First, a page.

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Competition and the dynamics of group affiliation

Competition and the dynamics of group affiliation
Competition and the dynamics of group affiliation
How can we understand the interaction between the social network topology of a population and the patterns of group affiliation in that population? Each aspect influences the other: social networks provide the conduits via which groups recruit new members, and groups provide the context in which new social ties are formed. From an organisational ecology perspective, groups can be considered to compete with one another for the time and energy of their members. Such competition is likely to have an impact on the way in which social structure and group affiliation co-evolve. While many social simulation models exhibit group formation as a part of their behaviour (e.g., opinion clusters or converged cultures), models that explicitly focus on group affiliation are rare. We describe and explore the behaviour of a model in which, distinct from most current models, individual nodes can belong to multiple groups simultaneously. By varying the capacity of individuals to belong to groups, and the costs associated with group membership, we explore the effect of different levels of competition on population structure and group dynamics.
social networks, group affiliation, simulation
0219-5259
501-517
Geard, Nicholas
e9933f78-10b8-4454-8c8d-c2c75e040346
Bullock, Seth
2ad576e4-56b8-4f31-84e0-51bd0b7a1cd3
Geard, Nicholas
e9933f78-10b8-4454-8c8d-c2c75e040346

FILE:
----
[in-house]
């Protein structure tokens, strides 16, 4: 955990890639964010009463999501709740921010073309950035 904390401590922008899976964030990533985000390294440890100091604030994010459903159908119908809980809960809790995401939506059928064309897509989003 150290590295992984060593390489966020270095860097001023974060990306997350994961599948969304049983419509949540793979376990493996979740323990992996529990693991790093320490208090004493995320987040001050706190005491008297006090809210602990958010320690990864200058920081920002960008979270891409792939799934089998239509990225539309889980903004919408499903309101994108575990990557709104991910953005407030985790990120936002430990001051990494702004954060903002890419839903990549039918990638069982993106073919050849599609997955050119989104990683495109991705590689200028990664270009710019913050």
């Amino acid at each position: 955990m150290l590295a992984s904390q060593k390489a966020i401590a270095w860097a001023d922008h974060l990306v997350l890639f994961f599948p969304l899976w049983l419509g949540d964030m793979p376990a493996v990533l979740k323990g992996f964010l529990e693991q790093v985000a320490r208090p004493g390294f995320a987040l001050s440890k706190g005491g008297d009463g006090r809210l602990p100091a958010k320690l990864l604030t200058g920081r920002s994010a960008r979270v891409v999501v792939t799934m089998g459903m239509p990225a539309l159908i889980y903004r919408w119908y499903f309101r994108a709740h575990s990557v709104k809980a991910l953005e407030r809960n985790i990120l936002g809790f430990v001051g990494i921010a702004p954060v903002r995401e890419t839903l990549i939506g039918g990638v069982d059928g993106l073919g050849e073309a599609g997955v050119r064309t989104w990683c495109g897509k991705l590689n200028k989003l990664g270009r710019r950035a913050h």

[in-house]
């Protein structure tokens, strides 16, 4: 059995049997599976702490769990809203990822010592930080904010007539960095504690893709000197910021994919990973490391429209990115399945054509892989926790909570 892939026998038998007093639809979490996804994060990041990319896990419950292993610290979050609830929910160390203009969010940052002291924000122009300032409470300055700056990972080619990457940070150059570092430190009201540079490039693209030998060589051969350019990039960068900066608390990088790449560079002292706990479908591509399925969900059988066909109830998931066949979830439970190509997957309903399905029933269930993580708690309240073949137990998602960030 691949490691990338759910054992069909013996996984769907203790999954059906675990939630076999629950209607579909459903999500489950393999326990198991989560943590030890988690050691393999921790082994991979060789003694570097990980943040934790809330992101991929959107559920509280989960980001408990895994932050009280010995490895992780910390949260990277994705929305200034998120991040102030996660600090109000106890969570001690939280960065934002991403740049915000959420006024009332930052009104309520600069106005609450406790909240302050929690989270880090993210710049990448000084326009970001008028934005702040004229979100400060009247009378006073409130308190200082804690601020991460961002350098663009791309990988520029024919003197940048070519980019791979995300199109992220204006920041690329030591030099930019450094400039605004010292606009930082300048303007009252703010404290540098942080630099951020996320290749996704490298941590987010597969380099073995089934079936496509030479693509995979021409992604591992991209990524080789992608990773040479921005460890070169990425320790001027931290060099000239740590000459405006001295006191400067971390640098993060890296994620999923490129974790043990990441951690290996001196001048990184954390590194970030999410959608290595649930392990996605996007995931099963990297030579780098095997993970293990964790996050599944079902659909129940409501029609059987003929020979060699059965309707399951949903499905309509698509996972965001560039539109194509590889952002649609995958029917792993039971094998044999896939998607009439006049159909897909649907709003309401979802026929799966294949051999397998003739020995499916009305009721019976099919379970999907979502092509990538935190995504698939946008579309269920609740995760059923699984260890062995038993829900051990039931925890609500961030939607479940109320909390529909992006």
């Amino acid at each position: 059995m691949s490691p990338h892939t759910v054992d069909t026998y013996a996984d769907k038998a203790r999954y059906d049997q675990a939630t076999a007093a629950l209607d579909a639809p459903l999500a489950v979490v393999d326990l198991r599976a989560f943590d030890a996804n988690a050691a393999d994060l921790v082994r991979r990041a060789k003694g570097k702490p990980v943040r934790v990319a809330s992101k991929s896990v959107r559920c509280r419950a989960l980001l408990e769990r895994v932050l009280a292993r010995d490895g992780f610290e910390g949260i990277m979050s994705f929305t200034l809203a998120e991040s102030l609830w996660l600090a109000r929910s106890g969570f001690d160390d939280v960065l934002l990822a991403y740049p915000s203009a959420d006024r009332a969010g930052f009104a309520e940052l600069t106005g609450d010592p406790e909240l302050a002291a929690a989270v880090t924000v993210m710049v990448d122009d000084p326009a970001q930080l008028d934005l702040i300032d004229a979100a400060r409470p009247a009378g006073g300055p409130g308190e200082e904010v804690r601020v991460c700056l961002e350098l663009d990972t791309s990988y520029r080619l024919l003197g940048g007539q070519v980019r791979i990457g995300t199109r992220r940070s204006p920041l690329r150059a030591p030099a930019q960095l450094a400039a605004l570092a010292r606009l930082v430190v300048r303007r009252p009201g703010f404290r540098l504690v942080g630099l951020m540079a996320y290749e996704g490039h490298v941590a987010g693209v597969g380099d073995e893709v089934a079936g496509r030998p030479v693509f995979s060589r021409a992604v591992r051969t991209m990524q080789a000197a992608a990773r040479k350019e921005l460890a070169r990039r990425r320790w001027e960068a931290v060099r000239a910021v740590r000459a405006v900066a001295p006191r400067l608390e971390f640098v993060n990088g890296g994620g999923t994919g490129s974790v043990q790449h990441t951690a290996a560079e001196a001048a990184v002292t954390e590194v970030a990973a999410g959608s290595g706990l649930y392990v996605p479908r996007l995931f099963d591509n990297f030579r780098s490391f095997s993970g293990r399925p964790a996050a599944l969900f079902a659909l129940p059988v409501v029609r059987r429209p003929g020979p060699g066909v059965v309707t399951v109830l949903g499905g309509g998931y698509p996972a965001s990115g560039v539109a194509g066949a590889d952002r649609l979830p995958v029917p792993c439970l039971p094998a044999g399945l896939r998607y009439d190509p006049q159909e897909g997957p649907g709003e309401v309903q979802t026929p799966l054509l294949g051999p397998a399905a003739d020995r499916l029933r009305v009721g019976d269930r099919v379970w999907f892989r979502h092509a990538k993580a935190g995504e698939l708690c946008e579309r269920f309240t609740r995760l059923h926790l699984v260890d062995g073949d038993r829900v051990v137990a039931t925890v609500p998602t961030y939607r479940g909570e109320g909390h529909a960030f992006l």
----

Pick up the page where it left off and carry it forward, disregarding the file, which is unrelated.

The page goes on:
Bullock, Seth
2ad576e4-56b8-4f31-84e0-51bd0b7a1cd3

Geard, Nicholas and Bullock, Seth (2010) Competition and the dynamics of group affiliation. Advances in Complex Systems, 13 (4), 501-517. (doi:10.1142/S0219525910002712).

Record type: Article

Abstract

How can we understand the interaction between the social network topology of a population and the patterns of group affiliation in that population? Each aspect influences the other: social networks provide the conduits via which groups recruit new members, and groups provide the context in which new social ties are formed. From an organisational ecology perspective, groups can be considered to compete with one another for the time and energy of their members. Such competition is likely to have an impact on the way in which social structure and group affiliation co-evolve. While many social simulation models exhibit group formation as a part of their behaviour (e.g., opinion clusters or converged cultures), models that explicitly focus on group affiliation are rare. We describe and explore the behaviour of a model in which, distinct from most current models, individual nodes can belong to multiple groups simultaneously. By varying the capacity of individuals to belong to groups, and the costs associated with group membership, we explore the effect of different levels of competition on population structure and group dynamics.

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More information

Published date: August 2010
Keywords: social networks, group affiliation, simulation
Organisations: Agents, Interactions & Complexity

Identifiers

Local EPrints ID: 271195
URI: http://eprints.soton.ac.uk/id/eprint/271195
ISSN: 0219-5259
PURE UUID: 2b0c3c67-18a4-4859-9965-1d628a8a0772

Catalogue record

Date deposited: 27 May 2010 17:37
Last modified: 19 Jul 2019 22:14

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